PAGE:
Princesses & ParentingPosted: June 29, 2016 | |
Got some little princesses in your life? I see a lot of them in my office, sometimes in full regalia. Adorable pixies, reveling in the allure and entitlement that girly-royalty seems to bestow. Sometimes I see boys in these costumes — in pictures shown to me furtively on iPhones by parents who think I “ought to see.”
TIME.com published a recent article based on a study published in the journal Child Development, asking “Are Disney Princesses Hurting Your Daughter’s Self Esteem?” So, I got to thinking about it … and found myself reflecting far beyond ballgowns and slippers. Boys as well as girls came to mind, including those routinely mistaken for the opposite sex in the grocery store.
Princess thought took me quickly into the realm of tolerance and acceptance of variation from gender norms — tolerance within some children toward themselves, and tolerance in other kids’ thoughts about and actions toward their peers. So, first the princess thoughts.
As a child psychologist, I find no inherent harm in a Disney princess. It’s the thinking that young kids take away from such movies and paraphernalia that matters. And that’s where parent-child conversations really count. I believe parent talks can mitigate the effects of media and marketing.
The study by Sarah M. Coyne and colleagues revealed that young children, average age 5 years, who have higher involvement with Disney princesses showed more female gender-stereotypical play references a year later. Studies are important attempts to get an aerial view of things ~ but they cannot capture and control for every other non-measured element in a child’s daily life. We don’t know how much parent-child conversation occurred about princess-ness. Which could make a difference.
Talk, talk, talk to your girls about princesses and girly things. “What do you like about Ariel?” Keep it light but get real ~ about what really matters in life. Elicit your child’s view of the prosocial, personal, and physical attributes of these slim-waisted princesses. “Does she show kindness and help others?” “How confident or independent does she seem?” “What about her body – do any ladies you know look like that?” And by the way, does the marketing doll even resemble the movie character? Or is it an overly-sexualized version … like the original Merida doll from Brave, recalled after a petition launched by Twitter@AMightyGirl?
Beyond the princess issue lies one of deeper and greater significance to me as a child psychologist. Tolerance and compassion for differentness is desperately needed in the societal and political times in which we live. Perhaps more desperately than at any time in my personal and professional memory.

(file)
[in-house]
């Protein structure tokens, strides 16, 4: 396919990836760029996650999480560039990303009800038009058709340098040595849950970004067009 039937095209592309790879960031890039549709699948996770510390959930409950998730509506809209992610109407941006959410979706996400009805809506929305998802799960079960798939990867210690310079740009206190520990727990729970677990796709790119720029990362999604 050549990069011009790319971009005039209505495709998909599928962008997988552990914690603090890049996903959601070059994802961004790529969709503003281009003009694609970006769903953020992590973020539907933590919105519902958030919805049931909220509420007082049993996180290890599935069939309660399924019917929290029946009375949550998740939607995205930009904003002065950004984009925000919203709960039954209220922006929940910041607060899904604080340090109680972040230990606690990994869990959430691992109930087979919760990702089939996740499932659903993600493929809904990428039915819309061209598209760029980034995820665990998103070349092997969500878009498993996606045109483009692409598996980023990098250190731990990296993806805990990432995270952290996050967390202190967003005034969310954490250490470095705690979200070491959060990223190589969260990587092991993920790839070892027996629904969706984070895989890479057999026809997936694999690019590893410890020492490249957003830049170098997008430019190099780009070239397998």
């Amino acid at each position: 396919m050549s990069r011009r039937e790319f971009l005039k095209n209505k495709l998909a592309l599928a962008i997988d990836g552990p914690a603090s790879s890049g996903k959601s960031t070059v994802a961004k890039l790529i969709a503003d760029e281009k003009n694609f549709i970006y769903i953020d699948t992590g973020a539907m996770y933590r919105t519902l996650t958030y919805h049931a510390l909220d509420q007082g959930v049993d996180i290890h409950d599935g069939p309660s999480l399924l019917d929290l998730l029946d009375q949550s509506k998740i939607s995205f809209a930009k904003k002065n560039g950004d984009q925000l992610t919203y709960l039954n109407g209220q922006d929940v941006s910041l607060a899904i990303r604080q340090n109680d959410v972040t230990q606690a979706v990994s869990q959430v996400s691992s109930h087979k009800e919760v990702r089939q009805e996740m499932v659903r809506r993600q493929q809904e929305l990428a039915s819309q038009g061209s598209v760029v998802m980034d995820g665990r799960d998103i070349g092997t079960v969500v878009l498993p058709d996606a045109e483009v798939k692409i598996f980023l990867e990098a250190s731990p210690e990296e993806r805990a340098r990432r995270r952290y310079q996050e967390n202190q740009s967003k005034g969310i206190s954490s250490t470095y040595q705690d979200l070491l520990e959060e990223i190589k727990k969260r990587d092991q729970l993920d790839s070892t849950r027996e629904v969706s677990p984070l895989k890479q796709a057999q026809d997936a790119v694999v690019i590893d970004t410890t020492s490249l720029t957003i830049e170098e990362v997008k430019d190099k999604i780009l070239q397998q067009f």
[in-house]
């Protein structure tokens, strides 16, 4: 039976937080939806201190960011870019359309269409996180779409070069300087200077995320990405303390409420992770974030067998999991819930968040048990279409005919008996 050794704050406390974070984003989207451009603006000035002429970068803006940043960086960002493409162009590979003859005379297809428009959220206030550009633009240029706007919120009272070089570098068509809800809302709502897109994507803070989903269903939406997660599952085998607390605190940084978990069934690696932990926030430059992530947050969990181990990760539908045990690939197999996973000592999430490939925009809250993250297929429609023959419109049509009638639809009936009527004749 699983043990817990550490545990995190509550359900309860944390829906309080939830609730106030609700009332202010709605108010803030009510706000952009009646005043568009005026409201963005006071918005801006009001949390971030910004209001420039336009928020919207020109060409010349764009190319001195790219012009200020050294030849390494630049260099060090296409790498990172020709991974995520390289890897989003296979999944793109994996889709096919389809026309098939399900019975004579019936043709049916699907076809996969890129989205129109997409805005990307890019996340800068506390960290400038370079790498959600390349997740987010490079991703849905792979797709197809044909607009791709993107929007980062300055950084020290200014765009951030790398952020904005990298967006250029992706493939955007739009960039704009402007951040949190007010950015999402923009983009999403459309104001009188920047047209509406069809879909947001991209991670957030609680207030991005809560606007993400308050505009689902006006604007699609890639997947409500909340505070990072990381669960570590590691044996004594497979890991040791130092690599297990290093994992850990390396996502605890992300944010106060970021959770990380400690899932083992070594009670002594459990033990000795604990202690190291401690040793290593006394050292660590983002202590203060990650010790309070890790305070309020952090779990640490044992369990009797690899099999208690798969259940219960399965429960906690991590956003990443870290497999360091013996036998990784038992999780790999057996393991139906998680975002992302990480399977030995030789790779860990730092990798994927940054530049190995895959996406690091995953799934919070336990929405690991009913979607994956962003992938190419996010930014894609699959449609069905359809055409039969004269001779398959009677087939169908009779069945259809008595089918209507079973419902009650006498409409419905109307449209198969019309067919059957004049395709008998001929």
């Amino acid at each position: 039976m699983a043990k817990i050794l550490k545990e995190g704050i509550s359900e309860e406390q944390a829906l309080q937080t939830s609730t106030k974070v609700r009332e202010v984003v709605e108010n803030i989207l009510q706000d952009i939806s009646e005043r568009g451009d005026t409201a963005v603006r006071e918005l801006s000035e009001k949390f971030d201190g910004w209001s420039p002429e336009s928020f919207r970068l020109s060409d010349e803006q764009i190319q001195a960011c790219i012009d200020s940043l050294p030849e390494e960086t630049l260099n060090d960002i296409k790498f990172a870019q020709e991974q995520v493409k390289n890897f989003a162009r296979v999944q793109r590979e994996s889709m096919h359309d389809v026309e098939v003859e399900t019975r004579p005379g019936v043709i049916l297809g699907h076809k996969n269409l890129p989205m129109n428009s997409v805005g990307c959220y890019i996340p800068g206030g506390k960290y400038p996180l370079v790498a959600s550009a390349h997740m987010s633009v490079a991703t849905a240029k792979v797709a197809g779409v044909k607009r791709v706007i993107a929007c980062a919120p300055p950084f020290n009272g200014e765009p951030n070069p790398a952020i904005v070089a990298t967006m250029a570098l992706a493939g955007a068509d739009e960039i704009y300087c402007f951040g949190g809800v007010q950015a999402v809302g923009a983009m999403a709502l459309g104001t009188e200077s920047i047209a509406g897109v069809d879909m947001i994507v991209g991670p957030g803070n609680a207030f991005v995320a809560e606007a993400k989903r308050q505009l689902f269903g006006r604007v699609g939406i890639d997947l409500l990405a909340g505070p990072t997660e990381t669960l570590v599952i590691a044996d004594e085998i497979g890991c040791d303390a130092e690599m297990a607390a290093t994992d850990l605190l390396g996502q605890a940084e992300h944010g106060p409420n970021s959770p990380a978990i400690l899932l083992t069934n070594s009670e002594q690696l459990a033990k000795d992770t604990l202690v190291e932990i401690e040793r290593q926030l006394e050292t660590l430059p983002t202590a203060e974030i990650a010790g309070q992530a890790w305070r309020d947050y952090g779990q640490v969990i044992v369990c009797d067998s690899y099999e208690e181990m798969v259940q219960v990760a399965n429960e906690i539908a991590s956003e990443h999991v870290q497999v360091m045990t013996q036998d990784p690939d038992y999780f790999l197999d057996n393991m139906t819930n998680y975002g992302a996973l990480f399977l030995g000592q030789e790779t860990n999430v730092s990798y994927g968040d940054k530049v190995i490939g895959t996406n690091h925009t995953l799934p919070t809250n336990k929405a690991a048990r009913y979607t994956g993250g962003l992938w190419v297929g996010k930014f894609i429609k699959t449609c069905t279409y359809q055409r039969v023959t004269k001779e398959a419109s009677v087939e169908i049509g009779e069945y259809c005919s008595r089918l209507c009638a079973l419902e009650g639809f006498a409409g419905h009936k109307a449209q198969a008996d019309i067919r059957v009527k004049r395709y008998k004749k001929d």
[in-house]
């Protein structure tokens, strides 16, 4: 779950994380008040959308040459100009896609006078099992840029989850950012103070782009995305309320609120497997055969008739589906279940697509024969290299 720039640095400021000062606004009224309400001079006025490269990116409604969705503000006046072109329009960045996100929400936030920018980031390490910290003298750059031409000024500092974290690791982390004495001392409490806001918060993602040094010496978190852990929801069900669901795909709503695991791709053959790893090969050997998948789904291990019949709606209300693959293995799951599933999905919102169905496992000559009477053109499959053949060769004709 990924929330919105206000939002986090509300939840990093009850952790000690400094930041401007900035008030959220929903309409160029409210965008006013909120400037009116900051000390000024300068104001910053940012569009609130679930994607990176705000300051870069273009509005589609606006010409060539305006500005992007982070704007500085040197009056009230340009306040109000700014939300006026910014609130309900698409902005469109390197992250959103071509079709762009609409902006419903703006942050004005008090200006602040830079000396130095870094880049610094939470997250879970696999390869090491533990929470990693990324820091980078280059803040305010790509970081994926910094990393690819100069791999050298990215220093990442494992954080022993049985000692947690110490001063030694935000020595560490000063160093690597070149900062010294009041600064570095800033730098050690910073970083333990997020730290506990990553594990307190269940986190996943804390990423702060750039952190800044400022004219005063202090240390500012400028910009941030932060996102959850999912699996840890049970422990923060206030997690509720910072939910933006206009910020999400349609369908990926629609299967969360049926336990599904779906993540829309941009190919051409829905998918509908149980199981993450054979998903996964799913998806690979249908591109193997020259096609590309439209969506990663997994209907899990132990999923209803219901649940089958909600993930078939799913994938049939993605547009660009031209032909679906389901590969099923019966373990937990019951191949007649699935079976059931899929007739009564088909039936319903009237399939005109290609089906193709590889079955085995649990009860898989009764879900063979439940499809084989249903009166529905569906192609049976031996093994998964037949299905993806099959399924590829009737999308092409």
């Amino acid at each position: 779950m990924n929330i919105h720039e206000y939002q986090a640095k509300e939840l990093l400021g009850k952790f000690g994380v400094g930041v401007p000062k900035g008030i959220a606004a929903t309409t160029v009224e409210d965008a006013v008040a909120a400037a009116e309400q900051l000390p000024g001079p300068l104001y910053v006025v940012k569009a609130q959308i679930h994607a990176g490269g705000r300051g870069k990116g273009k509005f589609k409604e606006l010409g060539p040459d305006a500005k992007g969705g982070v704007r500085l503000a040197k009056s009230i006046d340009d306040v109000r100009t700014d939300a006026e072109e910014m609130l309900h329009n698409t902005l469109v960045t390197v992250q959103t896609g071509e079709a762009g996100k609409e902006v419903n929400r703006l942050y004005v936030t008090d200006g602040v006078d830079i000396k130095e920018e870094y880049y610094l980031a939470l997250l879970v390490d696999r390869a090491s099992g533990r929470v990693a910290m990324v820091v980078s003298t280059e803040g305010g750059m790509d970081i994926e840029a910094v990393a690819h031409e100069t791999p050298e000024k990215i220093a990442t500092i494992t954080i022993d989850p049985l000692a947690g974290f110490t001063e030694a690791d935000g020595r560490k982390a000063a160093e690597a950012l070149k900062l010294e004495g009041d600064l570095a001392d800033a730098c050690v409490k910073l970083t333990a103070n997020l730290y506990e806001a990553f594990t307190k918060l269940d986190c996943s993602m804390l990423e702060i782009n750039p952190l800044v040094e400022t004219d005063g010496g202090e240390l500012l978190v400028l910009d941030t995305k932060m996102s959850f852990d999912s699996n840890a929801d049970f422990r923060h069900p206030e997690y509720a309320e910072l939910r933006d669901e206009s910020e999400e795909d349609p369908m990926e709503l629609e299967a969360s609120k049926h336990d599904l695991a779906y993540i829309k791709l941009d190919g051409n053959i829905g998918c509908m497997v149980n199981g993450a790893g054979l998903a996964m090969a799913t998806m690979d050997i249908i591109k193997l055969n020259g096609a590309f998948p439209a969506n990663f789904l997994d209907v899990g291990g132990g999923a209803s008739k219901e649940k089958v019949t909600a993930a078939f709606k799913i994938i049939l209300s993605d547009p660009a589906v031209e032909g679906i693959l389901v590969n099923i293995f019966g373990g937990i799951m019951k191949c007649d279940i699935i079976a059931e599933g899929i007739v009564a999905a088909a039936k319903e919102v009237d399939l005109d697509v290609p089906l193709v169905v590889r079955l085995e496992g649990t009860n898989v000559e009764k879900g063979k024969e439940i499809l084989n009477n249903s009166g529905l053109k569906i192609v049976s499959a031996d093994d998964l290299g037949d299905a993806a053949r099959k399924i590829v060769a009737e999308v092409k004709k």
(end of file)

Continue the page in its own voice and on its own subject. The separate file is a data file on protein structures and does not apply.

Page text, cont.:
Difference is everywhere. My office is peppered with gender non-conforming kids — those whose presentation and behavior does not follow stereotypes about how they “should” look or act based on the sex they were assigned at birth. I meet girls who so strongly resemble boys in carriage and demeanor that a bare trace of femininity is hard to find; boys who love their My Little Ponies and sisters’ clothes so much, they plead with parents to wear a twirly-skirt and flower hairband to Target.
These children’s parents are seeking help to understand and raise their kids to be happy with themselves, in whatever gender identity or sexual orientation that turns out to be — in a world lacking adequate tolerance for departure from gender stereotypes. My office is also visited by two-mommy and two-daddy families fighting uphill battles in the outside world, seeking the safe haven of my care to resolve everyday parenting quandaries.
So, teach tolerance. For mental health in every child’s heart, home, school, community and the world. Even if you are parent for whom such topics leave you uneasy, you can still teach your child to be neutral or kind. Teaching Tolerance is a magazine for educator from Tolerance.org with activities that build understanding across all kinds of difference in the school classroom and community. It is a treasure trove.
Any adult-child conversation that promote flexible, tolerant thinking about gender stereotypes and gender non-conformity is good for every child’s self-esteem and for compassionate social development.
Tolerance talks support children who are discovering how they feel within themselves, despite reactions from those around them. Tolerance talks help kids of typical gender expression accept others – remain neutral, discourage hurtfulness or be supportive.
Compassion for others is good for every child’s development, a key skill for becoming a constructive citizen of the world, a healthy participant in loving relationships, and person with inner peace. I never suspected Walt Disney was going to inspire such thoughts — but he sure did.
For parents wanting some support for talking about the media a tolerance, take a look at: Tolerance.org (Twitter@tolerance_org), amightygirl.com (Twitter@AMightyGirl), CommonSenseMedia.org (Twitter@commonsense) and genderspectrum.org (Twitter@GenderSpectrum).